Monday, November 30, 2020

Sourcing the stench of the Republican mind

How is it that two groups of human beings can be so divided in their beliefs? And worse, divided in their epistemologies? I’ve been concerned with this matter especially since the political birth of Trumpism.

From Wiki: “the branch of philosophy concerned with knowledge. Epistemologists study the nature of knowledge, epistemic justification, the rationality of belief, and various related issues.”

Here is an Arizona case in point.

Unable to get permission for a formal hearing, “select” lawmakers are holding their own unofficial, away-from-the-Capitol event Monday, Nov. 30, to hear allegations from the Trump legal team on the election.

Rep. Mark Finchem seems to be the legislator driving this sh!t show. Also in the cast of certified nut jobs is state Republican chair Kelli Ward.

… at the same time, Republican Gov. Doug Ducey, Republican Attorney General Mark Brnovich and Chief Justice Robert Brutinel are expected to formally certify the Arizona results as accurate.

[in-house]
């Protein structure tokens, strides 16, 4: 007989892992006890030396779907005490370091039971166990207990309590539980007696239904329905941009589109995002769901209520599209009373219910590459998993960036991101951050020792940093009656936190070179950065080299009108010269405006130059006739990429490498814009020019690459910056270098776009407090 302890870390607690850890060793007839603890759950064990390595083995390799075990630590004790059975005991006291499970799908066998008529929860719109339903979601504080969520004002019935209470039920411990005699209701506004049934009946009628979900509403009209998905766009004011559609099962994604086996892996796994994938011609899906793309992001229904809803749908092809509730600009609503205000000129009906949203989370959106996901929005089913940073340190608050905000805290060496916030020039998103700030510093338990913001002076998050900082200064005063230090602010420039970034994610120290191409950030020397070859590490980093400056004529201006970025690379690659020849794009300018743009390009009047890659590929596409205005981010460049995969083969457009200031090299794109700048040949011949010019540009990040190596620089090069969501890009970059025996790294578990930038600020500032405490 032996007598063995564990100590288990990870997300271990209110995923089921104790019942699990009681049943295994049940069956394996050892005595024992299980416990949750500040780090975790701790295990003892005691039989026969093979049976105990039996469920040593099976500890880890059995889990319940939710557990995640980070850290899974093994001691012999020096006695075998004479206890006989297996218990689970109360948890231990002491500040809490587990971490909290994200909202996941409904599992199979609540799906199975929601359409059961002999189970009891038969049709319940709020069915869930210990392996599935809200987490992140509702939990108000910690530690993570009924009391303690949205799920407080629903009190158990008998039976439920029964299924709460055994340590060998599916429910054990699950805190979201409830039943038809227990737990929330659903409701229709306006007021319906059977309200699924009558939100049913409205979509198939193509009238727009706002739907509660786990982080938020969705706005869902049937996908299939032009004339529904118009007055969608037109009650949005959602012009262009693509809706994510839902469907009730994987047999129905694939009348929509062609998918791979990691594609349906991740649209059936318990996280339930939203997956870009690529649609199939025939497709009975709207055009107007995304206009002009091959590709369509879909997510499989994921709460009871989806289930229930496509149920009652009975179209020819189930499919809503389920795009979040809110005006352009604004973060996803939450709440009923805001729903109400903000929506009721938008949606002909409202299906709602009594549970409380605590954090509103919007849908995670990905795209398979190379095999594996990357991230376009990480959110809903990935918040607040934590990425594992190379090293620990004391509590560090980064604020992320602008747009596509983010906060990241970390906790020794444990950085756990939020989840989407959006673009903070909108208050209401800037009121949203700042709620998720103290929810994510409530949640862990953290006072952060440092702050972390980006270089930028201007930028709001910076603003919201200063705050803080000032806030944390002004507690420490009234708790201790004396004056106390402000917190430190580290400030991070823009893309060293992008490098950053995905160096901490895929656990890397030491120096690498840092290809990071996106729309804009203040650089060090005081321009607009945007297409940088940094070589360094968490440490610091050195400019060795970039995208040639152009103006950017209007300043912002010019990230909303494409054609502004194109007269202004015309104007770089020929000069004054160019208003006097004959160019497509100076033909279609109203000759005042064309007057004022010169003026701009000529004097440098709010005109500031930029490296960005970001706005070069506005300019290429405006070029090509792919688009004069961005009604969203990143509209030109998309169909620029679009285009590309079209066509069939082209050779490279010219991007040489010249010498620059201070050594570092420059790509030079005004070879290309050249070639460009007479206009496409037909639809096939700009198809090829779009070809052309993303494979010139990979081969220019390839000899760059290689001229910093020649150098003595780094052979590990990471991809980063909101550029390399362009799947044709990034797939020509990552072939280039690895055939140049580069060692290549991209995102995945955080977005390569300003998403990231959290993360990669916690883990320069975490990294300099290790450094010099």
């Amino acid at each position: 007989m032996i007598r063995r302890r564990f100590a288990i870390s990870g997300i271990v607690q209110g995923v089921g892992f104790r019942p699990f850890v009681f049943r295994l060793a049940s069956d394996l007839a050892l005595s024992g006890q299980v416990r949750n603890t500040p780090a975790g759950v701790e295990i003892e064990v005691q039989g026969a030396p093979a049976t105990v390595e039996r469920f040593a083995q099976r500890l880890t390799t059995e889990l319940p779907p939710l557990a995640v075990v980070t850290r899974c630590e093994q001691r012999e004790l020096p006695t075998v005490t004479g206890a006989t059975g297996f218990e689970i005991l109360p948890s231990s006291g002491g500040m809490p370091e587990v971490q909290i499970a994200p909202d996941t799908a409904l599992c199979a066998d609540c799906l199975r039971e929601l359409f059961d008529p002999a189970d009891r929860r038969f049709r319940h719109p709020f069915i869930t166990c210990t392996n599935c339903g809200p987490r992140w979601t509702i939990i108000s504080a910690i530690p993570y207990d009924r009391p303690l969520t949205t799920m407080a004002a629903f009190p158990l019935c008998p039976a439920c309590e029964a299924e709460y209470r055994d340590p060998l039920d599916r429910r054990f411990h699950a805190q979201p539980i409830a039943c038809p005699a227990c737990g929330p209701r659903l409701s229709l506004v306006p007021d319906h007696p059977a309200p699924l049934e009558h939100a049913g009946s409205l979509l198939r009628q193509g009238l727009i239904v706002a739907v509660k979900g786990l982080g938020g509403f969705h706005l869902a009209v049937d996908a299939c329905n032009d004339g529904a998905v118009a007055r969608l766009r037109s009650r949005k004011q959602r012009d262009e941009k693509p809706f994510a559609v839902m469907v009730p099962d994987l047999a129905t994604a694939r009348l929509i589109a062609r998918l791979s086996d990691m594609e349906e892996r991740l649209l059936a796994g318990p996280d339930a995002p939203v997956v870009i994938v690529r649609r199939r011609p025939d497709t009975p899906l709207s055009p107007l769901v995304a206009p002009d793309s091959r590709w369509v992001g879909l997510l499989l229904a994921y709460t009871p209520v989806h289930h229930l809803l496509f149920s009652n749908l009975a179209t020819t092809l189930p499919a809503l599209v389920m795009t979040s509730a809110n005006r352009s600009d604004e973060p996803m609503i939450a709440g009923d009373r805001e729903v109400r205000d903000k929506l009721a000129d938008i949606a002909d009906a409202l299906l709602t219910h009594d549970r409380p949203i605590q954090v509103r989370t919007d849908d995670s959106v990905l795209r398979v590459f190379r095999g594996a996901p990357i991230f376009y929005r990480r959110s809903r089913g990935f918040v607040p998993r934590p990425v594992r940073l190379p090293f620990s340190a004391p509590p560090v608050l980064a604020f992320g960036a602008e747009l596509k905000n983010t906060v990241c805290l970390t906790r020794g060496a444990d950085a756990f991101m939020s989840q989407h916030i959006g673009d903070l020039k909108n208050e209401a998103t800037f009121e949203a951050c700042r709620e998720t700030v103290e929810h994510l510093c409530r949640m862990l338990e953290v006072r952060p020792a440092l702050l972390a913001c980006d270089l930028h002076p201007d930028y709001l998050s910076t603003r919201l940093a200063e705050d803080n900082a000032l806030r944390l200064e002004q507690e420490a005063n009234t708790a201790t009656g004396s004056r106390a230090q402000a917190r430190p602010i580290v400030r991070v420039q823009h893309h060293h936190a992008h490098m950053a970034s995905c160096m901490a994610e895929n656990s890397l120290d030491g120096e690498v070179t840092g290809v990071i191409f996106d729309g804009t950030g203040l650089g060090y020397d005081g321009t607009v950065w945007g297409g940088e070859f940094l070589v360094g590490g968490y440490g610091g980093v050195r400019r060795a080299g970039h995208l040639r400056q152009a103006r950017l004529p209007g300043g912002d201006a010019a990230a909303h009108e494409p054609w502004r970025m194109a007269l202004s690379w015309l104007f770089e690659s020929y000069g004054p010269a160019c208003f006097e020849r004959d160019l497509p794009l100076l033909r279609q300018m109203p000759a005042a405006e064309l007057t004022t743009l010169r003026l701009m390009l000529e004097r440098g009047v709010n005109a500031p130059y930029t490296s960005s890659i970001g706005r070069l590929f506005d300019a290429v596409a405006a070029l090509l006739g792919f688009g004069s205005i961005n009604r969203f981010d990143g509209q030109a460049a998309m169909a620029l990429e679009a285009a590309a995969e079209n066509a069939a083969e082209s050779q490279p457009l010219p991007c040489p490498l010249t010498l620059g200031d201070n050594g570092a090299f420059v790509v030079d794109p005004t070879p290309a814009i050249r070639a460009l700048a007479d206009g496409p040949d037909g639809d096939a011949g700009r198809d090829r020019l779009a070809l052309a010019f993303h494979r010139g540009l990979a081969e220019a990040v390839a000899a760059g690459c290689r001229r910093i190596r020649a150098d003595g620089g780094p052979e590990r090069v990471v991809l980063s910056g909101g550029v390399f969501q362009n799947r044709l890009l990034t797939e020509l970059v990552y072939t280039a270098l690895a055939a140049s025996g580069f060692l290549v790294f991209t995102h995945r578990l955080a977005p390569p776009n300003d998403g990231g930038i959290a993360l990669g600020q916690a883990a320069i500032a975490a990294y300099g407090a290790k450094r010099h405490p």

and:

Timing, state law may work against Finchem and Ward

There are things working against both the lawsuit and any potential legislative intervention.

Arizona law allows a challenge to the official canvass within five days. Federal law also says that all election challenges must be resolved by Dec. 8, with electors set to vote six days later.

The state also has a “faithless elector” provision in law, which requires electors to vote for the presidential candidate who wins the state.

Legislative lawyers said it would take a change in statute to alter how presidential electors are appointed. And they said it’s too late to change that this year given that the electors already were chosen by voters.

OK, here is more to the story - starting with the source of the above quotes followed by a keen analysis by a conservative columnist.

Reprinted in the Daily Star, Howard Fischer of the Capitol Media Services , reports on some GOP officials still fighting Arizona’s vote tally on very day Biden’s win will be certified. Certain GOP officials will go to court, host Trump legal team at meeting trying to overturn Biden’s Arizona win — on the same day it is set to be certified as accurate.

In the NY Times, David Brooks reveals the The Rotting of the Republican Mind. What happens When one party becomes detached from reality.

Thanks to my Editor at Large, Sherry.

Following is the full text of Brooks’ story with block quotes suppressed..